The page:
Shawn “Jay-Z” Carter, who has promoted criminal justice reform in prose and on screen, is putting his financial weight behind a start-up company that aims to use technology to reform bail and sentencing practices.
TechCrunch reported yesterday (March 19) that Roc Nation, the MC’s management company, invested in a first round of fundraising for Promise. The company joined venture capital groups like Kapor Capital, 8VC and First Round Capital to raise a total of $3 million for the new company. An emailed statement today (March 20) announced the official launch of the software at the Y Combinator Demo Day, a showcase for new start-ups in Silicon Valley.
It follows three stages: intake, support and supervision. Promise approaches the first of these stages by conducting a needs assessment, which informs an individualized care plan that the participant can use to evaluate their progress. For the second stage, Promise matches participants with “care coordinators” who offer emotional and organizational support, connect participants with support services and remind them of court-mandated appointments. The third stage offers local governments a specialized analytics platform to monitor and assess participants’ progress. Most communication occurs via a dedicated mobile app.
Company officials say this model can reduce the number of people incacerated for bail or supervision violations and the amount of taxpayer money spent incarcerating them. The Vera Institute for Justice reports that nearly 62 percent of people in jail have yet to be convicted of any crime, while the country spends $22.2 billion per year to incarcerate people. Bail practices disproportionately hurt Black and Latinx communities that are already impacted by poverty and racist policing.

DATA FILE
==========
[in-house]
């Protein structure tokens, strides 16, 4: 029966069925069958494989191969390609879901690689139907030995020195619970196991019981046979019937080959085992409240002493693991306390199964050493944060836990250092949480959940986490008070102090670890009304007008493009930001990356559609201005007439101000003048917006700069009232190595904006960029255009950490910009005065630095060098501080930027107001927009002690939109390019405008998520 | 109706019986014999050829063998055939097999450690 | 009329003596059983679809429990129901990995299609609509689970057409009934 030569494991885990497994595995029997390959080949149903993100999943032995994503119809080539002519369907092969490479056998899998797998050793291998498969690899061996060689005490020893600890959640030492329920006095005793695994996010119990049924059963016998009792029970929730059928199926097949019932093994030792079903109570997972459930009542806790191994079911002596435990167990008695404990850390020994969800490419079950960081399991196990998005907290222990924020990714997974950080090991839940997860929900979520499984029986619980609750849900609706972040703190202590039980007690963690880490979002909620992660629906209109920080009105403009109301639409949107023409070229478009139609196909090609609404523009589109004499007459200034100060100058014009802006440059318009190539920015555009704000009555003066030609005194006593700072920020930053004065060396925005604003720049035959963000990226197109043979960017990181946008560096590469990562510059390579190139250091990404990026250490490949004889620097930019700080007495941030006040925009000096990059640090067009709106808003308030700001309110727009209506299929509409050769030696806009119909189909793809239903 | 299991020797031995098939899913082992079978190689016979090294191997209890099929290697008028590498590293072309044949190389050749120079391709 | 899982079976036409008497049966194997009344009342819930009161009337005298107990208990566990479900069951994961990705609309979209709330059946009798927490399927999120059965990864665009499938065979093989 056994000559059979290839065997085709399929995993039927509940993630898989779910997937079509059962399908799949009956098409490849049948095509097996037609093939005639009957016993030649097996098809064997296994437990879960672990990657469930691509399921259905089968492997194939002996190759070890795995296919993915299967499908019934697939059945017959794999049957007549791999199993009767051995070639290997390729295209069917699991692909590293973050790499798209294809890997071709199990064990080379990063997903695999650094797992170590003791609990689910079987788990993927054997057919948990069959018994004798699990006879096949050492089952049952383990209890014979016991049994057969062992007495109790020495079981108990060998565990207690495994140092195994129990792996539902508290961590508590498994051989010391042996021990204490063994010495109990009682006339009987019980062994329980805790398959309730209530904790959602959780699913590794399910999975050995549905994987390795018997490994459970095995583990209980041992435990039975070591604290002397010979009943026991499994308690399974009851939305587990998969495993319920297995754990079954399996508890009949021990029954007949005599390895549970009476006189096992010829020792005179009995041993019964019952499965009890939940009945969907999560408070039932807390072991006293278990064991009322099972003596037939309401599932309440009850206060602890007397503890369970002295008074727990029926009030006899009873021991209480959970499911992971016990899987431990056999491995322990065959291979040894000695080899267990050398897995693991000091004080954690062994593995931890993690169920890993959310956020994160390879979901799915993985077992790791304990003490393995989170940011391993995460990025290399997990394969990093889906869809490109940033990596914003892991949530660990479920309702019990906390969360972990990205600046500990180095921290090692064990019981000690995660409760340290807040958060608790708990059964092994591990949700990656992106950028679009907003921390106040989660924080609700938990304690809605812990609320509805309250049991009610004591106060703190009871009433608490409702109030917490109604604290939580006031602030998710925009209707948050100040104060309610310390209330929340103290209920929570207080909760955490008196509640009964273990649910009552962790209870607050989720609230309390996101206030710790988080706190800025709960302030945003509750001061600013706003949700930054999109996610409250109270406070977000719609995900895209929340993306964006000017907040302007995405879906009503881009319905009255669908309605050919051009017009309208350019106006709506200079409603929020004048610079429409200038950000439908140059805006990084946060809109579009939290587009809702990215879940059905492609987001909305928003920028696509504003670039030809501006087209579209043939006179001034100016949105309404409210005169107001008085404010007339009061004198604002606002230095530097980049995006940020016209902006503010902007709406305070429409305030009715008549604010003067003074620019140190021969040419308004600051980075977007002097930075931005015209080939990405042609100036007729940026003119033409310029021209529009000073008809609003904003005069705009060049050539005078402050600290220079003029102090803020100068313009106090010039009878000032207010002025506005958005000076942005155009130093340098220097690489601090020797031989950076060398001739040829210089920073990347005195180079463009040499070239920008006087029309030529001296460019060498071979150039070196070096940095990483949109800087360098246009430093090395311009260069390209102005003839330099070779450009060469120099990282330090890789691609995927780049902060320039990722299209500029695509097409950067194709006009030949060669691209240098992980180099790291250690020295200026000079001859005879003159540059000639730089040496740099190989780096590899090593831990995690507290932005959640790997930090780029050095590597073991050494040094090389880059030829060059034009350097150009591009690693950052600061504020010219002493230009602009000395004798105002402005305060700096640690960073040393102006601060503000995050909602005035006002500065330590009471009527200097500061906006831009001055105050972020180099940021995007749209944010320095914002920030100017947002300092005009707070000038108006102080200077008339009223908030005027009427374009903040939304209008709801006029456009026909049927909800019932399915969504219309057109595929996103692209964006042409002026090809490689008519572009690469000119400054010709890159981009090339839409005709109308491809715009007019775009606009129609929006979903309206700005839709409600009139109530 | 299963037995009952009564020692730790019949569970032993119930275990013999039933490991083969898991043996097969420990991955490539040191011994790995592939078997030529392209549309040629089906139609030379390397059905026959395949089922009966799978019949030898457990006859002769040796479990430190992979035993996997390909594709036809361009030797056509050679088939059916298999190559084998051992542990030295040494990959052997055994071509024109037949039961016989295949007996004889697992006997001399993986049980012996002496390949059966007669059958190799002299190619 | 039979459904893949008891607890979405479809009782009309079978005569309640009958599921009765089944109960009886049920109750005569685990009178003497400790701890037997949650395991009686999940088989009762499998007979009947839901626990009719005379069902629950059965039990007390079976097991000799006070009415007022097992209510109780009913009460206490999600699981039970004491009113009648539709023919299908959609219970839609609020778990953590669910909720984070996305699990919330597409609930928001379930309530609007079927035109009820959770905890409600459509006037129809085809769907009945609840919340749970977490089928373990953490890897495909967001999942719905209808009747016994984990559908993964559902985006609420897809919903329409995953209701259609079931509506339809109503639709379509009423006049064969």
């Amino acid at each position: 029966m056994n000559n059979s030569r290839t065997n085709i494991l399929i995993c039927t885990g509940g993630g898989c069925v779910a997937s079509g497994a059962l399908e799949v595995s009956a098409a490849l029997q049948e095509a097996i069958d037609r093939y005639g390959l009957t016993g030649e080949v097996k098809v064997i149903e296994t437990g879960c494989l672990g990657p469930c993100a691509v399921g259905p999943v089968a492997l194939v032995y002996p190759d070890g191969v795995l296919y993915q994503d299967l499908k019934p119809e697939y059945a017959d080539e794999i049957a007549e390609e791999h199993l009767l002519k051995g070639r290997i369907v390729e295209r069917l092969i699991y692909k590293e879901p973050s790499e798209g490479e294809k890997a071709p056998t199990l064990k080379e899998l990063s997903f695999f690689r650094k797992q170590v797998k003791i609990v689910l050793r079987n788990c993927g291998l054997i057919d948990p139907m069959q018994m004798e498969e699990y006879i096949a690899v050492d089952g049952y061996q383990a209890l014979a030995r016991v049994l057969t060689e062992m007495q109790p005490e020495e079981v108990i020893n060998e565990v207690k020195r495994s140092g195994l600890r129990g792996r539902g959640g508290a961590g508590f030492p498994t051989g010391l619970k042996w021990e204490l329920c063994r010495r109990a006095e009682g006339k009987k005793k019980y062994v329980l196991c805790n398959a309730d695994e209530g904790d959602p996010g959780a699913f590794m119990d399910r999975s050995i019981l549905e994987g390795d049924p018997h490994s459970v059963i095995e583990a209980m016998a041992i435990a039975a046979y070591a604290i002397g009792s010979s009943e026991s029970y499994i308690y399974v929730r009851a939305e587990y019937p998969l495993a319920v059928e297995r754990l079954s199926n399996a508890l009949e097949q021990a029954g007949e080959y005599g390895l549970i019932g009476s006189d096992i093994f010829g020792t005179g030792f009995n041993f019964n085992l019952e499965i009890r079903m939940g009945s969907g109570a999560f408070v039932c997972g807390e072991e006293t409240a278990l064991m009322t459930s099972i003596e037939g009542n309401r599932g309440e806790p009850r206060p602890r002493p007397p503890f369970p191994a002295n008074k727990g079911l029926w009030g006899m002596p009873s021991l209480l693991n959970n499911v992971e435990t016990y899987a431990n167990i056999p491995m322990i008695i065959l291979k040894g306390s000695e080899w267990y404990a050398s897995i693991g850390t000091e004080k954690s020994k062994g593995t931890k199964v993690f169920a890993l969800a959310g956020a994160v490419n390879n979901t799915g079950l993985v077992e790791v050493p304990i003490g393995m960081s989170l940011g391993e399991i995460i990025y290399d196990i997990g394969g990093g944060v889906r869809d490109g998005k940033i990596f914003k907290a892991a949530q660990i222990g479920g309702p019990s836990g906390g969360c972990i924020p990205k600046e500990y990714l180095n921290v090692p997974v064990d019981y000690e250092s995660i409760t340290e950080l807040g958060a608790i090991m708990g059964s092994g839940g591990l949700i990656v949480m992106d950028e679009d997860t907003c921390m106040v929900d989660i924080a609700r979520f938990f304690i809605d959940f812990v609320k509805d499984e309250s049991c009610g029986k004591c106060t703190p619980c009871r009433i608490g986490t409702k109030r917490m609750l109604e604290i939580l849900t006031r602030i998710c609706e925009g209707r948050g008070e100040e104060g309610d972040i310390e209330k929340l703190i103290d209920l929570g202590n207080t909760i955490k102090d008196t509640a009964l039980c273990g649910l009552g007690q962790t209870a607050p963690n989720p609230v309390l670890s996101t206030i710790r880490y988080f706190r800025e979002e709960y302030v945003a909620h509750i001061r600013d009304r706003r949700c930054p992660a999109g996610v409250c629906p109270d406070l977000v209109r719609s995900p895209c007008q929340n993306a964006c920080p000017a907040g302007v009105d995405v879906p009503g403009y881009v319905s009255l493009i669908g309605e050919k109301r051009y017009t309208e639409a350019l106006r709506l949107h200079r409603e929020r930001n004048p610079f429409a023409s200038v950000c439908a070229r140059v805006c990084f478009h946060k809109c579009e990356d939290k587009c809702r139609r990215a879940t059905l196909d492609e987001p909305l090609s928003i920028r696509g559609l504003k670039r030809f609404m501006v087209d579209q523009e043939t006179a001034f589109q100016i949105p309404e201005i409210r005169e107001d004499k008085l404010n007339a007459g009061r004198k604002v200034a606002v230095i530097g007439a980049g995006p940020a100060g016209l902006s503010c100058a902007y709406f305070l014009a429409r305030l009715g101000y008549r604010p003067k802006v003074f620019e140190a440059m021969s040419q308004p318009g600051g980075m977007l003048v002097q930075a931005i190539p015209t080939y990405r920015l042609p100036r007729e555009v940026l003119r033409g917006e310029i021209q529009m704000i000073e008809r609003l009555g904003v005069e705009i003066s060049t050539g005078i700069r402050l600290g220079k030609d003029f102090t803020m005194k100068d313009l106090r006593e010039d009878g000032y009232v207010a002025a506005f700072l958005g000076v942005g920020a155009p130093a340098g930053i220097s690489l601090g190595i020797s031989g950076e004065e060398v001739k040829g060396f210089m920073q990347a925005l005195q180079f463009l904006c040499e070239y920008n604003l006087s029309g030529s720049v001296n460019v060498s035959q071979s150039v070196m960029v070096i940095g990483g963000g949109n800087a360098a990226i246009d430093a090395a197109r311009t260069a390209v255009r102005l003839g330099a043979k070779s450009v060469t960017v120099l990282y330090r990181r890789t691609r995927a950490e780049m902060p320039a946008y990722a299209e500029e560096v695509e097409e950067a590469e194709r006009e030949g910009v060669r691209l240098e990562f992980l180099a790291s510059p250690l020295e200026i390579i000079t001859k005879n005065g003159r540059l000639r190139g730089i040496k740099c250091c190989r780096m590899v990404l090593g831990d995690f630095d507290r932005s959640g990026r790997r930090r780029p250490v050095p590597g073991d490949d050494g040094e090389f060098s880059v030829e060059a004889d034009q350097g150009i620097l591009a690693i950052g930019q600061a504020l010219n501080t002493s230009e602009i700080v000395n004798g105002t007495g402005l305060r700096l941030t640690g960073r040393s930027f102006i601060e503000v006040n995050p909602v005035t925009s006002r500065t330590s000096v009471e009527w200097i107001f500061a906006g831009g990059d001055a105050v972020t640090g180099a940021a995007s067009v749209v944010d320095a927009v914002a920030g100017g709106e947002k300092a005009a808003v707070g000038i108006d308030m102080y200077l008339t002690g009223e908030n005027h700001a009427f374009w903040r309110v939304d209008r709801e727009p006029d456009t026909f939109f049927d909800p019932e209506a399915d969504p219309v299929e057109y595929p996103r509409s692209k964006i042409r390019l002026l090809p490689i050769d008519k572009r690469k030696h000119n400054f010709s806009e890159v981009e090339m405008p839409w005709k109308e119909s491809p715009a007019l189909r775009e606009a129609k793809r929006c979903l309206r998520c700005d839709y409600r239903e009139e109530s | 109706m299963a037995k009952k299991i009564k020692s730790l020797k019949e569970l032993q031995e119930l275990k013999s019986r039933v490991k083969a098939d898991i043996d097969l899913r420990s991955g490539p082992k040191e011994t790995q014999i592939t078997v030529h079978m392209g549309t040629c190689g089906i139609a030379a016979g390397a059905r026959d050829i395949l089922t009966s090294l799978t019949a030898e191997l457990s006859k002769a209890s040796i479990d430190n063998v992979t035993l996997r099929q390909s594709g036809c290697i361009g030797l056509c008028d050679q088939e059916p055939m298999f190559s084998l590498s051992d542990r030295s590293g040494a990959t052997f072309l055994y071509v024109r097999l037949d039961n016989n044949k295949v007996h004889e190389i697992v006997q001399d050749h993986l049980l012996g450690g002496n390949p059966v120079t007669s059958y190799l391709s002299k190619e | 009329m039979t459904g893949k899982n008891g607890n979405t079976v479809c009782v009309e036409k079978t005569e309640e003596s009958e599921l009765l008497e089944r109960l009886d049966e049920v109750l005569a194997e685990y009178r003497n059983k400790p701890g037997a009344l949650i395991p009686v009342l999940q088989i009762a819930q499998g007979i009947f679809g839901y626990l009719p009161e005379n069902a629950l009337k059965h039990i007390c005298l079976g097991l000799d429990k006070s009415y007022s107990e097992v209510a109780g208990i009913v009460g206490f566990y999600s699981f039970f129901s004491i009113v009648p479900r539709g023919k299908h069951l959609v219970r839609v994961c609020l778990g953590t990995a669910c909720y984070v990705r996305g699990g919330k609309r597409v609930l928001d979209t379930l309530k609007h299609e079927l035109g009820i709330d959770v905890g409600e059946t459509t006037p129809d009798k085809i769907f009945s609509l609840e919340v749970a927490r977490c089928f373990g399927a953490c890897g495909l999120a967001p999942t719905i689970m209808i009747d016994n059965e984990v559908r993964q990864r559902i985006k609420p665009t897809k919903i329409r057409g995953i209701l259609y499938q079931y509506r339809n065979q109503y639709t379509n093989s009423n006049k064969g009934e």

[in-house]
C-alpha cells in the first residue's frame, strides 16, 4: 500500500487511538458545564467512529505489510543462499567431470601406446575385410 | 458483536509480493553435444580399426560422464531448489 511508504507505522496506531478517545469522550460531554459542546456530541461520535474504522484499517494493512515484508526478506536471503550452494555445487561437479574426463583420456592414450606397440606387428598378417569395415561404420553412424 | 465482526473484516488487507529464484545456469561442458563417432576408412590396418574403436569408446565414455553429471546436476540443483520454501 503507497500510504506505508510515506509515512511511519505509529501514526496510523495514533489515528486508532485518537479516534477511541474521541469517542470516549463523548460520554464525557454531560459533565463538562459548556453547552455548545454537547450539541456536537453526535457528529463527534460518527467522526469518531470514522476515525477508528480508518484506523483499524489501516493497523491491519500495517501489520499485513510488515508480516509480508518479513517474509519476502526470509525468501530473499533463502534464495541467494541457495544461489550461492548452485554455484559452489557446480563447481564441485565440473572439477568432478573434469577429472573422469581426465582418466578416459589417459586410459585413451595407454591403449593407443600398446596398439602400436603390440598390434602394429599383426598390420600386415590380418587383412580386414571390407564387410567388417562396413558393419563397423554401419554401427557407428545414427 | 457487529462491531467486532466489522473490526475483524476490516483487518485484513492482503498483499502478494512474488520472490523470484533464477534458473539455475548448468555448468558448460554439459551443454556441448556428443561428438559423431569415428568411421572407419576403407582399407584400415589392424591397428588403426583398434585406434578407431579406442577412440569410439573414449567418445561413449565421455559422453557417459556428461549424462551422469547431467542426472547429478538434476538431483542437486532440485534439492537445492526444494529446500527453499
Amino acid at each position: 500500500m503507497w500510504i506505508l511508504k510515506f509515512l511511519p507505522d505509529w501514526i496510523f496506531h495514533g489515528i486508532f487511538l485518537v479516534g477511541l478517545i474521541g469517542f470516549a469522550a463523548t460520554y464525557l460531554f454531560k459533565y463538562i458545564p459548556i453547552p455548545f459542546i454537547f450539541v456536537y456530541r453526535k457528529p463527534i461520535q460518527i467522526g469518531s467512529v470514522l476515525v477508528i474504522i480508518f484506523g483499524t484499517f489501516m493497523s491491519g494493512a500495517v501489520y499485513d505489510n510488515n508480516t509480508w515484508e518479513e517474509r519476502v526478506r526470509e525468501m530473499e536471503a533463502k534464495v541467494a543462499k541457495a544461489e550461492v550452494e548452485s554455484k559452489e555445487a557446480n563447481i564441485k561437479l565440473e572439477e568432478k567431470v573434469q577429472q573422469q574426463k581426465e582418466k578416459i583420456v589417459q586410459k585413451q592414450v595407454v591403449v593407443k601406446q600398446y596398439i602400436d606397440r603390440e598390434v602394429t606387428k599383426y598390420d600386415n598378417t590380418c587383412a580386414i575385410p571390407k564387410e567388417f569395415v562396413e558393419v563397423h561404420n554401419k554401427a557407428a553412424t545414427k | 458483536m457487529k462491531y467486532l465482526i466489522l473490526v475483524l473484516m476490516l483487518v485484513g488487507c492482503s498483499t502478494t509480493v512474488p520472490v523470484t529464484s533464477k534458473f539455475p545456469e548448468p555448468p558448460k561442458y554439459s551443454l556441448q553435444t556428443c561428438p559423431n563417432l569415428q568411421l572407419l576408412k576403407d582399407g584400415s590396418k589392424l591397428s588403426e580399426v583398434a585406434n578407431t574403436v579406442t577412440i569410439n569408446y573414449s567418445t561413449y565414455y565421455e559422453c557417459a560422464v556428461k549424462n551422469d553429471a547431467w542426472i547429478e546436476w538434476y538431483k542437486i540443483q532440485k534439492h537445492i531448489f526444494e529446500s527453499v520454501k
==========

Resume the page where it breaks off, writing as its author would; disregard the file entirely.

“People are going to jail because they look at a piece of paper and misread it, or are going to jail because they can’t afford a class because they’re instead paying child support,” founder and activist Phaedra Ellis-Lamkins told TechCrunch. “If we’re putting people in jail because they’re poor, Brown or Black, we’re spending money the wrong way.”
“We are increasingly alarmed by the injustice in our criminal justice system,” Jay-Z said in the statement. “Money, time and lives are wasted with the current policies. It’s time for an innovative and progressive technology that offers sustainable solutions to tough problems. Promise’s team, led by Phaedra, is building an app that can help provide ‘liberty and justice for all’ to millions.”
Ellis-Lamkins told TechCrunch that the company will pilot its model with one unnamed county before implementing it in several others around the country.
But not everybody sees the promise in Promise. The Massachusetts Bail Fund, which subsidizes bail for people with low incomes, critiqued the program for as prioritizing local governments’ surveillance goals over the communities most impacted by mass incarceration:
Transformative change happens when we take power away from courts and give it to communities. Shame to see $$ go to helping courts control and surveil ppl instead of to communities to support and uplift. This is BAD. #FreeThemAll #TransformNOTReform https://t.co/o3TmKhcUy3
— MassBailFund (@MassBailFund) March 19, 2018